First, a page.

Brush and floss every day.
The American Dental Association (ADA) recommends brushing your teeth for two minutes twice every day. Not sure how long two minutes is? The “Happy Birthday Song” is about one minute in length, so if you hum it twice while you brush, that should give you the right timing.
Floss regularly to remove any food and plaque between your teeth where your toothbrush can’t reach. This will help prevent buildup around your teeth and gums, keeping your mouth as healthy as possible in between visits to the dentist.
Use a soft-bristle toothbrush.
Did you know the bristles on your toothbrush come in different firmness levels? Soft toothbrushes are gentler on your gums and just as effective. Hard- or firm-bristle toothbrushes, or brushing too vigorously, can damage the enamel and tissues around your teeth. It can even cause gum loss, which can lead to tooth sensitivity and other problems in the future.
Note: If you have braces, you’ll want to use a hard-bristle toothbrush.
Replace your toothbrush every three months.
Whether you use a manual toothbrush or an electric toothbrush, keep an eye on the bristles to make sure they don’t get matted or frayed. To ensure effective cleaning and care, replace your manual toothbrush, or your electric toothbrush head, every 3-4 months.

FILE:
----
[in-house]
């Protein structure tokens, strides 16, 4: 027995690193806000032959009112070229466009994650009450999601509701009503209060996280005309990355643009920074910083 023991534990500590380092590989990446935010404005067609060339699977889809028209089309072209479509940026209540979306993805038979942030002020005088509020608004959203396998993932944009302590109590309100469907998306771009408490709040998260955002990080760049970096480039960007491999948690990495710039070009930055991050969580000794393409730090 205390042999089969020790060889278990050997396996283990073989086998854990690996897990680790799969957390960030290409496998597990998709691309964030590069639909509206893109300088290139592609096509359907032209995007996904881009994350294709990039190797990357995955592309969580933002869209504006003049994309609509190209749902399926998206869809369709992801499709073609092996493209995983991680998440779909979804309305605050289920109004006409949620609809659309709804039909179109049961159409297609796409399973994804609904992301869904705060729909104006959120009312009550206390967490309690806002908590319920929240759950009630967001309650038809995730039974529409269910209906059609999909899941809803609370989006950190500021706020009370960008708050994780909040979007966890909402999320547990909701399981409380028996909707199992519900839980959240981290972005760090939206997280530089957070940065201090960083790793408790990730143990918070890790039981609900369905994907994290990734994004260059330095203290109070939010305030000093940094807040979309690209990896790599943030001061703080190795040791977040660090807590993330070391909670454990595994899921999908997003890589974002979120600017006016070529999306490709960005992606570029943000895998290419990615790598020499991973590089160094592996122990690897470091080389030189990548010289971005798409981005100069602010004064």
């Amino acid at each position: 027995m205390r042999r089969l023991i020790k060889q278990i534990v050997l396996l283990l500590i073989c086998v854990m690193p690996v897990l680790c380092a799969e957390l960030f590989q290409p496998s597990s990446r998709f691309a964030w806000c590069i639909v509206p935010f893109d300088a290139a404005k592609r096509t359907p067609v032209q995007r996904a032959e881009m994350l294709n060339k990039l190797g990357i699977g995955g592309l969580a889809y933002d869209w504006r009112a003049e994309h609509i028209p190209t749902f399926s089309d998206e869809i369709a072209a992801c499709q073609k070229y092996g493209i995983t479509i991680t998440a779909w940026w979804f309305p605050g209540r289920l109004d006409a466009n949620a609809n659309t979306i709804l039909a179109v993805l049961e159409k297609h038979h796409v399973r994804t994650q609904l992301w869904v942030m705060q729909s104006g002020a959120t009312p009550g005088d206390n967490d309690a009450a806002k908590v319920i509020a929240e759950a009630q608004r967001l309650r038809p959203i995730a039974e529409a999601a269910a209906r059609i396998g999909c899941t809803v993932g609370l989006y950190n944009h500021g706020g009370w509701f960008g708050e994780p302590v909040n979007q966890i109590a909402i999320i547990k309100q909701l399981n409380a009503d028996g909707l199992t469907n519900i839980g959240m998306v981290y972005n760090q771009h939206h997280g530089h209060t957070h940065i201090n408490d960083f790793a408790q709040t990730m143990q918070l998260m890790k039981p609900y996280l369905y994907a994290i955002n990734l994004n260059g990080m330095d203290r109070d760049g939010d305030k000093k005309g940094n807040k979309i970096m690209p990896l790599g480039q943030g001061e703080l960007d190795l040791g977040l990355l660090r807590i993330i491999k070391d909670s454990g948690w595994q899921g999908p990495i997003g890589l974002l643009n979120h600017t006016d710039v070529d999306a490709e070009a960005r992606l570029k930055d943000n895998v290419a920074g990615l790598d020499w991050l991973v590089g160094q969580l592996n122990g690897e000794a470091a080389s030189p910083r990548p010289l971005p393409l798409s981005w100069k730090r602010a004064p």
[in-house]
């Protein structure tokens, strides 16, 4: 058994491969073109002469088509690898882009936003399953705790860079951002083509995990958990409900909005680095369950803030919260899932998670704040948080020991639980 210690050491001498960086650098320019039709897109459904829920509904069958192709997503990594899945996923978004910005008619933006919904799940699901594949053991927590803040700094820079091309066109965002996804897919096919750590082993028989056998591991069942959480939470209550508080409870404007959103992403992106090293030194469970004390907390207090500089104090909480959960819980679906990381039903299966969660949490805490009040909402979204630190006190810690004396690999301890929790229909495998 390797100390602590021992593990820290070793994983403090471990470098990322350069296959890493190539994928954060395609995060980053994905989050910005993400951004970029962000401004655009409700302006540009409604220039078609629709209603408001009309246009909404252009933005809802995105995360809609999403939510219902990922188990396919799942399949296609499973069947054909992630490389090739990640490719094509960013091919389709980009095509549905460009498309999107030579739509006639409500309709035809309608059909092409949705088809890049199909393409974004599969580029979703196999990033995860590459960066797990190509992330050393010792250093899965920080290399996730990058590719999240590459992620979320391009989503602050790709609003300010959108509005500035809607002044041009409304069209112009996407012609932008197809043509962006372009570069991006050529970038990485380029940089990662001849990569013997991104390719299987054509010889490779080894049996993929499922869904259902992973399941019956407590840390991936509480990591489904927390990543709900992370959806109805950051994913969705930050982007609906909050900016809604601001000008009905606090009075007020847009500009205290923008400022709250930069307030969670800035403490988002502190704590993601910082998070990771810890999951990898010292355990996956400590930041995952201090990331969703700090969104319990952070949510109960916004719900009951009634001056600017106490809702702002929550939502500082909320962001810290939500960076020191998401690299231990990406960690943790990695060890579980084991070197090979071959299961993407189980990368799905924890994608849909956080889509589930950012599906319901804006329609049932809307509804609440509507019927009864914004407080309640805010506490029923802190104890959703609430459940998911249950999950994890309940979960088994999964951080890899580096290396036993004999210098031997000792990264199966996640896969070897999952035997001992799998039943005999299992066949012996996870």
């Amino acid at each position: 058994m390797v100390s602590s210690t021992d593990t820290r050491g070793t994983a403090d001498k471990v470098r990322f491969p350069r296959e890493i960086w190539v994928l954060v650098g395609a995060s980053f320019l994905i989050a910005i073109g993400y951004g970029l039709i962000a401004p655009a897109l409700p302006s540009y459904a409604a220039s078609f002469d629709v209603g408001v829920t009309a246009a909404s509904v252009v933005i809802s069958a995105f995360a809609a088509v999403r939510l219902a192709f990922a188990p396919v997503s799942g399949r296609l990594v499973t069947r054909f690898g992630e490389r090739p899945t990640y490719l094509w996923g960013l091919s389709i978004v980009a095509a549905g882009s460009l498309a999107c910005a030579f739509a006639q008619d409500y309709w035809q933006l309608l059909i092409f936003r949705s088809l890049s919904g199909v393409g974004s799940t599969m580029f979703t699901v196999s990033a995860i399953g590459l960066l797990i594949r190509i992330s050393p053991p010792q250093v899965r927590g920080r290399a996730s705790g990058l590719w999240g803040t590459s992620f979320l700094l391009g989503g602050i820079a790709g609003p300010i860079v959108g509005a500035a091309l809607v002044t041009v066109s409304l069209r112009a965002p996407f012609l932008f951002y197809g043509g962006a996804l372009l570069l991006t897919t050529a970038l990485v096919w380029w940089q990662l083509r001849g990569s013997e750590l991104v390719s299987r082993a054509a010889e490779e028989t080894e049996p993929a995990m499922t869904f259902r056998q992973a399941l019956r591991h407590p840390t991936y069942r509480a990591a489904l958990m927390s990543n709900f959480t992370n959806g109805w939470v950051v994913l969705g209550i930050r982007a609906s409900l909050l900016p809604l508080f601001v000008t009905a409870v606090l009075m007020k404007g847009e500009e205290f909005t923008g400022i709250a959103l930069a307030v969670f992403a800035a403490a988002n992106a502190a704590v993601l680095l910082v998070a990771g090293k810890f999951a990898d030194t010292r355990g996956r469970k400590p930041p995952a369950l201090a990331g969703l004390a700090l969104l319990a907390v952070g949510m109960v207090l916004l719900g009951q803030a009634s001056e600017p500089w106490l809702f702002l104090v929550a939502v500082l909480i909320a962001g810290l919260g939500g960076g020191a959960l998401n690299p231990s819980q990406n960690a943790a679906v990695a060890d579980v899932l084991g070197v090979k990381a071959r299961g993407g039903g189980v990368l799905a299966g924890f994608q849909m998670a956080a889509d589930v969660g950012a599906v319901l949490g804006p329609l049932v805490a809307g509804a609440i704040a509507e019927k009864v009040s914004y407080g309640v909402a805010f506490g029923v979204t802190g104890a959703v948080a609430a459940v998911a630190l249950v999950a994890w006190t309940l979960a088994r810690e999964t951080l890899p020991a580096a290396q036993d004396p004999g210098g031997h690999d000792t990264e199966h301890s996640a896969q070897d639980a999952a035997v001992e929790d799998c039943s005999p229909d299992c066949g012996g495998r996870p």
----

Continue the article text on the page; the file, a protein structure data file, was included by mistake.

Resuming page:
Set your water flosser pressure to low-medium.
A water flosser is a great way to get rid of any food particles or plaque buildup between your teeth, which can help lower your risk for cavities and gum disease.
You may be tempted to turn the pressure all the way up—don’t do it! The recommended pressure setting for water flossers is low or medium. As a beginner, start with a low setting to acclimate your mouth and gums to the device before increasing to your preference over time.
See your general dentist twice a year.
Similar to visiting your general doctor once a year, it is tremendously important to visit your general dentist twice a year for preventative care. A dental “check-up” is not just a cleaning. Your dentist is looking for signs of oral health issues, such as periodontal disease or oral cancer, as well as evaluating your overall health. The cleaning is crucial too—not only does it make your mouth feel fresh, but it also removes harmful plaque that your regular brushing and flossing simply cannot get. This helps prevent disease and infections that can result from avoiding the dentist for too long.
If you need to see a periodontist, have your general dentist send us a referral.
The CU Graduate Periodontics Clinic provides comprehensive treatment for all oral health issues related to the gum and bone tissues at prices that are typically 25-50% less than private practice periodontists. This includes services such as:
- Non-surgical and surgical treatment of gum disease,
- Gum grafting/gum recession treatment,
- Bone grafts to restore lost jaw structure,
- Dental implants,
- And periodontal maintenance.
To become a patient, you must obtain a referral from your general dentist. Please have them send a completed patient referral form to SDMreferral@ucdenver.edu and allow up to two weeks for a call to schedule your screening appointment.